In some unfortunate news, the Google Play Store has unveiled yet another mischievous duo hiding in its digital realm. A leading cybersecurity company called Pradeo was the one to make the discovery. After detecting this illicit behavior, Pradeo immediately alerted Google, and the apps were removed from Google Play. Researchers at Pradeo found that two malicious apps contained spyware and have been secretly sending Android users’ private data to servers in China. Here’s what we know so far and what you can do if you have these apps downloaded to your device.
What are these apps, and what did they do?
The two apps were posing as file management tools and had collectively amassed over 1.5 million downloads. The two apps are called File Recovery & Data Recovery and File Manager, both from the same developer. Each app was meant to be a way for Android users to help organize files and data on their phones. Both of the apps also stated that no data collection occurs under their watch.
What did these malicious apps collect and share with China?
The Pradeo report found that these apps actually collected reams of private user information and shared it with China without people’s knowledge, including contact lists, media files, real-time locations, mobile country codes, network provider details, SIM provider network codes, operating system versions, device brands, and models.
The deceptive tactics of the hackers behind the two apps
The hackers behind these apps also made it look like they were trustworthy by using install farms to artificially inflate the number of downloads they had. By inflating the download count, they create an illusion of trustworthiness, making potential victims more likely to install their apps. Plus, each app also had advanced permissions to allow them to hide their icons on an Android Home Screen, so it’s more difficult to uninstall them. This further aids the hackers in maintaining their presence on a victim’s device, increasing the potential for unauthorized access or malicious activities.
Google’s response to the apps on the Google Play Store
We reached out to Google for a comment about the two malicious apps that were discovered on the Google Play Store, and a Google spokesperson had this to say:
“These apps have been removed from Google Play. Google Play Protect protects users from apps known to contain this malware on Android devices with Google Play Services, even when those apps come from other sources outside of Play.”
What if I have these apps on my Android?
You can remove the apps yourself, but Google Play Protect, which is built-in malware protection for Android devices, automatically removes known malware. However, it is important to note that Google Play Protect may not be enough. Historically, it isn’t 100% foolproof at removing all known malware from Android devices.
Have antivirus software on all your devices
Keeping hackers out of your devices can be prevented if you have good antivirus software installed. Having antivirus software on your devices will make sure you are stopped from clicking on any potential malicious links which may install malware on your devices, allowing hackers to gain access to your personal information. Plus, it’s designed to tell you when there is already malware on your device so that you can immediately work towards getting rid of it.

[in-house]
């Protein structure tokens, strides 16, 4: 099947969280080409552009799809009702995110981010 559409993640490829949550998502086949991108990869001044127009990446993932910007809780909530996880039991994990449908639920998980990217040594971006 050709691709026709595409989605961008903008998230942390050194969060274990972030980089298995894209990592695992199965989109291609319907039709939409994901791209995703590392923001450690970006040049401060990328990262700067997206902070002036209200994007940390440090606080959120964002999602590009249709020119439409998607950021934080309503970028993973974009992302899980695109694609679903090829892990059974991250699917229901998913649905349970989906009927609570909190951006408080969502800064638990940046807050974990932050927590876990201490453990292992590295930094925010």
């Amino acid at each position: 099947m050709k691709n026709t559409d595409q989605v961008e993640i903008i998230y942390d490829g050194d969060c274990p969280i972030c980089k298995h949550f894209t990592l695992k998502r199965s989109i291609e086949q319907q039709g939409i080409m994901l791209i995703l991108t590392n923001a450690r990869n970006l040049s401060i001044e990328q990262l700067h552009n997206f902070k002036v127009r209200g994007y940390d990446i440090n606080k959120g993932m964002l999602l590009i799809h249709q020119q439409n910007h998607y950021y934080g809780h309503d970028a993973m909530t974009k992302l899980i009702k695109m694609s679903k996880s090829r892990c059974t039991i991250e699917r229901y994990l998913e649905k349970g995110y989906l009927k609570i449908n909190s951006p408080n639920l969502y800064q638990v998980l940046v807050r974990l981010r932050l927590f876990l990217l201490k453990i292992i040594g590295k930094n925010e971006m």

See my expert review of the best antivirus protection for your Windows, Mac, Android & iOS devices by heading to Cyberguy.com/LockUpYourTech.
How to uninstall an app on your Android
Settings may vary depending on your Android phone’s manufacturer
- Go to your Settings app
- Tap Apps & notifications or just Apps
- Tap See all apps
- Scroll down and find the app you want to uninstall
- Tap the app and then tap Uninstall
- Hit Ok
How can I avoid this from happening in the future?
Before downloading a new app to your phone, you should always be careful even if it’s from a legit source like the Google Play Store or the App Store.
Read the reviews and privacy policies
This is one of the most important steps you can take before downloading an app. You want to make sure that you understand exactly what kind of permissions an app has before giving over your personal information, and make sure you’re also thoroughly reading reviews. Look for specificity in those reviews because sometimes hackers will post generic, fake reviews to make an app look legit when it’s not. It also wouldn’t hurt to do some research on the app developer to see if they’re legit.
Be skeptical of app clones
Sometimes, cybercriminals create fake or cloned versions of popular apps to trick you into downloading malware. Pay attention to app names, developer names, and reviews to ensure you’re downloading the legitimate version.
Trust your instincts
If something feels off about an app, trust your gut instincts. If an app seems suspicious, has poor reviews, or exhibits unexpected behavior, it’s best to err on the side of caution and avoid downloading or using it.
Kurt’s key takeaways
Unfortunately, these hackers successfully trick innocent people into downloading these malicious apps, which is why we always have to stay vigilant and research everything before we download an app to our phones and tablets. Let’s keep our guard up and remember that a few moments of precautionary research can save us from the endless headaches caused by these cunning hackers and their nefarious apps.
What more could app stores be doing to prevent malicious apps like these from sending our private data to foreign countries like China? Let us know by writing us at Cyberguy.com/Contact
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